(Repeats from Saturday; no changes to text)
By Soyoung Kim and Josh Smith
GANGNEUNG, South Korea/SEOUL, Feb 24 (Reuters) - South Korea’s self-styled “Peace Games” have been a sporting success but public reaction suggests it may have failed its bigger test — to generate the support its president needs to make bold moves to improve ties with old enemy North Korea.
South Korean President Moon Jae-in has been using the Games, which end on Sunday, to help galvanise the public behind his risky policy of re-engagement with the North, an approach that in the past has ended ultimately in disappointment.
A government official voiced surprise at how young South Koreans, seen among Moon’s core supporters, declined to embrace some of his peace push, which featured a joint women’s ice hockey team made up of players from South and North.
“When Seoul pursued rapprochement with Pyongyang in the early 2000s, most people were hopeful and by and large behind the government. After a decade of up and downs, we just don’t have that anymore,” the official said on condition of anonymity.
“It won’t be easy to seek a fundamental change if that means going against public opinion,” the official added.
The failure of the peace message to resonate among young South Koreans was conspicuous at the Pyeongchang Winter Games, especially when North Korea’s cheerleading squad turned up at some of the events to wave unity flags and chant “We are one!”.
“I and frankly most of my friends don’t feel that we are the same people,” university student Lee Seung-hyun, 20, said after watching the cheerleaders as they swayed to old Korean folk tunes, in between K-pop tunes playing over loudspeakers.
“I am turned off when North Korean cheerleaders chant ‘We are one!’ That feels like forcing a sense of unity that isn’t really there.”
Opinion polls showed the public warming to the joint women’s ice hockey team after an initial backlash, but that too appears to have made no lasting impact.
A Gallup Korea opinion poll released on Friday, in the final days of the Games, showed a still divided public, with about 50 percent of respondents supporting the team.
“Let’s be realistic. These are minor developments that lack substance,” James Kim, a research fellow at Seoul’s Asan Institute for Policy Studies, said of Moon’s unity symbolism.
“Ultimately, without a major breakthrough between now and the closing ceremony, the situation before and after the Olympics is basically unchanged.”
Even if the Games failed to shift more public support behind Moon, it still brought some tangible results: he coaxed the North out of its isolation to participate in the Games and held the first high-level talks between the two Koreas in two years.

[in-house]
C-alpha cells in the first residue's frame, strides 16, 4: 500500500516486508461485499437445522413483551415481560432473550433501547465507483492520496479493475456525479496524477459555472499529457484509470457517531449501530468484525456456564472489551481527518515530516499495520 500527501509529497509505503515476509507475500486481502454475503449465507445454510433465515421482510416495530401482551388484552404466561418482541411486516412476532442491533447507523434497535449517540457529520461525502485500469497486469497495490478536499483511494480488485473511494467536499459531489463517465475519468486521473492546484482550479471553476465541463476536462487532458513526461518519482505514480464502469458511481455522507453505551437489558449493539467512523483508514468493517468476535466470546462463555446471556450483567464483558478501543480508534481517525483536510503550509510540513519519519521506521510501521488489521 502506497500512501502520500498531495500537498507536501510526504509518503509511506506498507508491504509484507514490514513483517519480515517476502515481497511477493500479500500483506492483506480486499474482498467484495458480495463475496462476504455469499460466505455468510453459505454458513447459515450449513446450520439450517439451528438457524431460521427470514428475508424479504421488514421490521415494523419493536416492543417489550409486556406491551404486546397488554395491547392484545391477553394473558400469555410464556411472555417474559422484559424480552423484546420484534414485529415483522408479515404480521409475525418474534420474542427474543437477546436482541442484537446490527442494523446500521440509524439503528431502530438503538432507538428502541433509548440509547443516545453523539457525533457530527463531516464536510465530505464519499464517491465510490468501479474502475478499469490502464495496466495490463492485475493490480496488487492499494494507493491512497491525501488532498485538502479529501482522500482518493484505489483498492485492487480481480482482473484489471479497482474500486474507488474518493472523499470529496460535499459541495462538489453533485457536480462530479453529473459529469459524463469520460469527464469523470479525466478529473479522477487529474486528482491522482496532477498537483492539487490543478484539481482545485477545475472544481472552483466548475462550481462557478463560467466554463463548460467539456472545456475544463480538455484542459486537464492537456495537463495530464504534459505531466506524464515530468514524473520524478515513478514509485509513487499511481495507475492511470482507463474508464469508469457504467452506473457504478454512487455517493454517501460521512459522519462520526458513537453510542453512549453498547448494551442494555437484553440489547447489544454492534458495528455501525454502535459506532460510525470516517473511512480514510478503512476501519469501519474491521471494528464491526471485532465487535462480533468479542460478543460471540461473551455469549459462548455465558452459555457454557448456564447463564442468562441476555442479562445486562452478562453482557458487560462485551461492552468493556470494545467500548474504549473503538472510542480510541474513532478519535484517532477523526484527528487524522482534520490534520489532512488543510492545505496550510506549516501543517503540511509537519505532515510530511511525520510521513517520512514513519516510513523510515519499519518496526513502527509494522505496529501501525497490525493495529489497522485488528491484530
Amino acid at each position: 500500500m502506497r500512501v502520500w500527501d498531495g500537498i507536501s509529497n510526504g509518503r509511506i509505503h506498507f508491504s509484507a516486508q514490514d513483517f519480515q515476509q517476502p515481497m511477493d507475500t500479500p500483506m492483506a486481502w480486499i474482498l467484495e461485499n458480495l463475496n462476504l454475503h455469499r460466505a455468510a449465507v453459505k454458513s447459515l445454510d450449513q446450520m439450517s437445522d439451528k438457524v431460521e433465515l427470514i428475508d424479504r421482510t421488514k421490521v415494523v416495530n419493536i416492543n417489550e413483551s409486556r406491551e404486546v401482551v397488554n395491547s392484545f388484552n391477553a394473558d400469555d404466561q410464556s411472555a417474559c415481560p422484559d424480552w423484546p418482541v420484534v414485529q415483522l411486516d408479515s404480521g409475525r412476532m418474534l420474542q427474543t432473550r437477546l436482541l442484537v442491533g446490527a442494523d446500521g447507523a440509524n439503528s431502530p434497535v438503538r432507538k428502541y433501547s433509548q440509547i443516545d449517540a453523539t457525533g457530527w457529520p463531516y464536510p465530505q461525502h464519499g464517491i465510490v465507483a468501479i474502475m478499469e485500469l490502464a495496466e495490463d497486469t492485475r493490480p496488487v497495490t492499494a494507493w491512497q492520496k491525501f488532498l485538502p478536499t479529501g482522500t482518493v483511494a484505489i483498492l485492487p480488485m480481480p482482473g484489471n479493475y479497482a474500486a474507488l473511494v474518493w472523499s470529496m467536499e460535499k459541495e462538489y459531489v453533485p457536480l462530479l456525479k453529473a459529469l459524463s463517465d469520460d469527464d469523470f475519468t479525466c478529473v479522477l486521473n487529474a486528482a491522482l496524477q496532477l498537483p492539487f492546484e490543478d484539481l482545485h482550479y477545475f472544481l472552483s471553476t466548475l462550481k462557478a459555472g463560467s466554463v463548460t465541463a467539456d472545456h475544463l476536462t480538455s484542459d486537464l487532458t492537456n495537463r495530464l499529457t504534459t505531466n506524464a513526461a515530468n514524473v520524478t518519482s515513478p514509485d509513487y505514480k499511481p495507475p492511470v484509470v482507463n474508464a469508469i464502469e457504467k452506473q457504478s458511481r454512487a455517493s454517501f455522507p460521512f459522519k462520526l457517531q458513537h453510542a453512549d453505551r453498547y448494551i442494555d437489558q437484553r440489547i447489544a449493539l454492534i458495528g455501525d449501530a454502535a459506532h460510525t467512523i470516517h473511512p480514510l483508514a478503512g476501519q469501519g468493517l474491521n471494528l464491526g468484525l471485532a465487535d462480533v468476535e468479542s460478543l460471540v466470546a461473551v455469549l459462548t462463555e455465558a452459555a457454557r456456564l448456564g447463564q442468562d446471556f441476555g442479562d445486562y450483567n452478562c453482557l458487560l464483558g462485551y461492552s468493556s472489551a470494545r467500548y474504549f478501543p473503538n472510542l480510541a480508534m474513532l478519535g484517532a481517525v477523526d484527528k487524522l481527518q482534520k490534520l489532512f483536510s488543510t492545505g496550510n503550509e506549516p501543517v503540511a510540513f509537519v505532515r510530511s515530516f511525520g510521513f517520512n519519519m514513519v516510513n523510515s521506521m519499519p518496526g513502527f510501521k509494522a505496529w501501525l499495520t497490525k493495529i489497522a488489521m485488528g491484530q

His re-engagement with the North also won apparent endorsement from U.S. Vice President Mike Pence, who attended the opening ceremony. Pence said later that Washington would be open to talks with the North without pre-conditions, even as it stepped up its “maximum pressure campaign”.
Washington is imposing its largest set of sanctions on North Korea to pressure it to drop its nuclear missile program. The United States and Asian allies will expand ship interceptions to prevent sanctions violations, U.S. officials said.
If this failed, U.S. President Donald Trump said “phase two” could be “very, very unfortunate for the world”.
But for Moon, who has been invited to a summit in Pyongyang with North Korean leader Kim Jong Un, garnering public support at home will be crucial to moving further down the peace path.
That task became even more challenging this week when North Korea announced its delegation to attend Sunday’s closing ceremony would be led by an official blamed for the 2010 sinking of a South Korean navy ship that killed 46 sailors.
Family members of the dead sailors and opposition parties angrily denounced Moon’s decision to host Kim Yong Chol, vice-chairman of the ruling Workers’ Party’s Central Committee.
Government officials and experts acknowledge that the Games revealed that Seoul no longer has the broad public backing it enjoyed when it last pursued a bold reconciliation.
In 2005, during the so-called Sunshine policy of engagement with the North, South Korea’s Samsung featured a North Korean dancer and a K-pop singer in a cellphone commercial — the kind of step no company appears willing to take now.
Major Olympic sponsors have avoided the “Peace Olympics” in their marketing, given the United States and Japan both accuse the North of using the Games for crude propaganda.
“Public attitudes have cooled significantly as North Korea has continued to ratchet up threats with its persistent nuclear and missile tests,” said Shin Beom-chul, a professor at the Korea National Diplomatic Academy in Seoul.
The gulf that Moon is trying to bridge is cultural as well as political, with North and South physically divided for generations, since the end of their 1950-53 war.
Daniel Na, a 34-year-old businessman, took his wife and three-year-old daughter to watch speed skating on Thursday, where the North’s cheerleaders performed their well-drilled routines.
“It’s been entertaining and weird at the same time to watch them,” he said. “I’m normally indifferent to politics, but there’s definitely uneasiness that North Korea is getting away with something.” (Editing by Mark Bendeich)